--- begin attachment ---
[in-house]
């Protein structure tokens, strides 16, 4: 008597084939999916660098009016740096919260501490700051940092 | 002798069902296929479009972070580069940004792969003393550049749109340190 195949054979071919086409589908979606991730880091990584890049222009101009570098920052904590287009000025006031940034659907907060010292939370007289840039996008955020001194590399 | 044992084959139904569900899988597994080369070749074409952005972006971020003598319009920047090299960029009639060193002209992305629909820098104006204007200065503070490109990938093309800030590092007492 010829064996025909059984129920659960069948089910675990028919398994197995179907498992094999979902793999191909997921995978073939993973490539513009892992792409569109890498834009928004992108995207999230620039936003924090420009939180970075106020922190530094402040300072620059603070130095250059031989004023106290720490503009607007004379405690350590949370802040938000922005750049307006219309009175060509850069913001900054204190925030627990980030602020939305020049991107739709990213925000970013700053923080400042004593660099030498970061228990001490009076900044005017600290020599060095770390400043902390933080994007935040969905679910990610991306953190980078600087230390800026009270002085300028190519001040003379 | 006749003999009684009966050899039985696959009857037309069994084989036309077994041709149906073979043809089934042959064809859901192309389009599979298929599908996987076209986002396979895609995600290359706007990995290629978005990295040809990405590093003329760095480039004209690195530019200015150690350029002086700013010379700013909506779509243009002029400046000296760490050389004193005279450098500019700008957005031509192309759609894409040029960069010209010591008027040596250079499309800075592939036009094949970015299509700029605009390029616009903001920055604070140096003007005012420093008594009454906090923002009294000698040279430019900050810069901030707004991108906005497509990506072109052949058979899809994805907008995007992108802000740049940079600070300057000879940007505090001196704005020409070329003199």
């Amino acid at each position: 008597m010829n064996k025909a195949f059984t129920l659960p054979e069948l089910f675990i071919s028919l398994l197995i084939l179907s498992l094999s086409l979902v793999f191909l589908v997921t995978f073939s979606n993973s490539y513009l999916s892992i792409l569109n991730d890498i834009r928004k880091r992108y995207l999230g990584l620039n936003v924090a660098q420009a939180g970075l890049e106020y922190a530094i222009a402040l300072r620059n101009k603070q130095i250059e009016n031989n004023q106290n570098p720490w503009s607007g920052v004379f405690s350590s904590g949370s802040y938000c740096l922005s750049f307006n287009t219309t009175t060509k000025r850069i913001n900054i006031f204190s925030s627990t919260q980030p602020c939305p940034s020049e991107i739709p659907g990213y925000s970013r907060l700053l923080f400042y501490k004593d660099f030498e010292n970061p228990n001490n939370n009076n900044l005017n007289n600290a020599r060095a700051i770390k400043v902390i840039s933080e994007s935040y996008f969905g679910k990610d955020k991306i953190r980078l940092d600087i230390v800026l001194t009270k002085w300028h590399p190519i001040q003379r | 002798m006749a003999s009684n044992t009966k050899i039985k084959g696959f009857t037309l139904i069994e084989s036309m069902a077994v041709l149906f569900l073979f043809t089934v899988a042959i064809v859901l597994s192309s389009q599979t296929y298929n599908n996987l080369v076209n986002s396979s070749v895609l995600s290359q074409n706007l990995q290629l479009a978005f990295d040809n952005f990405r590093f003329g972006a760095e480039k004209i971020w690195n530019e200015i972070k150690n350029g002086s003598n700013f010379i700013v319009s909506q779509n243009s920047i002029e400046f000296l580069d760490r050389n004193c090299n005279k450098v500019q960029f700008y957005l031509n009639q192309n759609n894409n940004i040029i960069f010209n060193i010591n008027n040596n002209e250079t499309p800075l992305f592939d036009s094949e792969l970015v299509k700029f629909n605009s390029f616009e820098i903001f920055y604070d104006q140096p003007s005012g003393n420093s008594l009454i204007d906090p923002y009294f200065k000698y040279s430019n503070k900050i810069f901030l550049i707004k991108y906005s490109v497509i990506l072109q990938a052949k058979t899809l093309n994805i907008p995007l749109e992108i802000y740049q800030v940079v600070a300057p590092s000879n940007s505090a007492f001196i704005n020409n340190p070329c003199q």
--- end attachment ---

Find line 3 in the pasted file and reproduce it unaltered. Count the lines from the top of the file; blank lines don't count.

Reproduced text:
């Amino acid at each position: 008597m010829n064996k025909a195949f059984t129920l659960p054979e069948l089910f675990i071919s028919l398994l197995i084939l179907s498992l094999s086409l979902v793999f191909l589908v997921t995978f073939s979606n993973s490539y513009l999916s892992i792409l569109n991730d890498i834009r928004k880091r992108y995207l999230g990584l620039n936003v924090a660098q420009a939180g970075l890049e106020y922190a530094i222009a402040l300072r620059n101009k603070q130095i250059e009016n031989n004023q106290n570098p720490w503009s607007g920052v004379f405690s350590s904590g949370s802040y938000c740096l922005s750049f307006n287009t219309t009175t060509k000025r850069i913001n900054i006031f204190s925030s627990t919260q980030p602020c939305p940034s020049e991107i739709p659907g990213y925000s970013r907060l700053l923080f400042y501490k004593d660099f030498e010292n970061p228990n001490n939370n009076n900044l005017n007289n600290a020599r060095a700051i770390k400043v902390i840039s933080e994007s935040y996008f969905g679910k990610d955020k991306i953190r980078l940092d600087i230390v800026l001194t009270k002085w300028h590399p190519i001040q003379r | 002798m006749a003999s009684n044992t009966k050899i039985k084959g696959f009857t037309l139904i069994e084989s036309m069902a077994v041709l149906f569900l073979f043809t089934v899988a042959i064809v859901l597994s192309s389009q599979t296929y298929n599908n996987l080369v076209n986002s396979s070749v895609l995600s290359q074409n706007l990995q290629l479009a978005f990295d040809n952005f990405r590093f003329g972006a760095e480039k004209i971020w690195n530019e200015i972070k150690n350029g002086s003598n700013f010379i700013v319009s909506q779509n243009s920047i002029e400046f000296l580069d760490r050389n004193c090299n005279k450098v500019q960029f700008y957005l031509n009639q192309n759609n894409n940004i040029i960069f010209n060193i010591n008027n040596n002209e250079t499309p800075l992305f592939d036009s094949e792969l970015v299509k700029f629909n605009s390029f616009e820098i903001f920055y604070d104006q140096p003007s005012g003393n420093s008594l009454i204007d906090p923002y009294f200065k000698y040279s430019n503070k900050i810069f901030l550049i707004k991108y906005s490109v497509i990506l072109q990938a052949k058979t899809l093309n994805i907008p995007l749109e992108i802000y740049q800030v940079v600070a300057p590092s000879n940007s505090a007492f001196i704005n020409n340190p070329c003199q």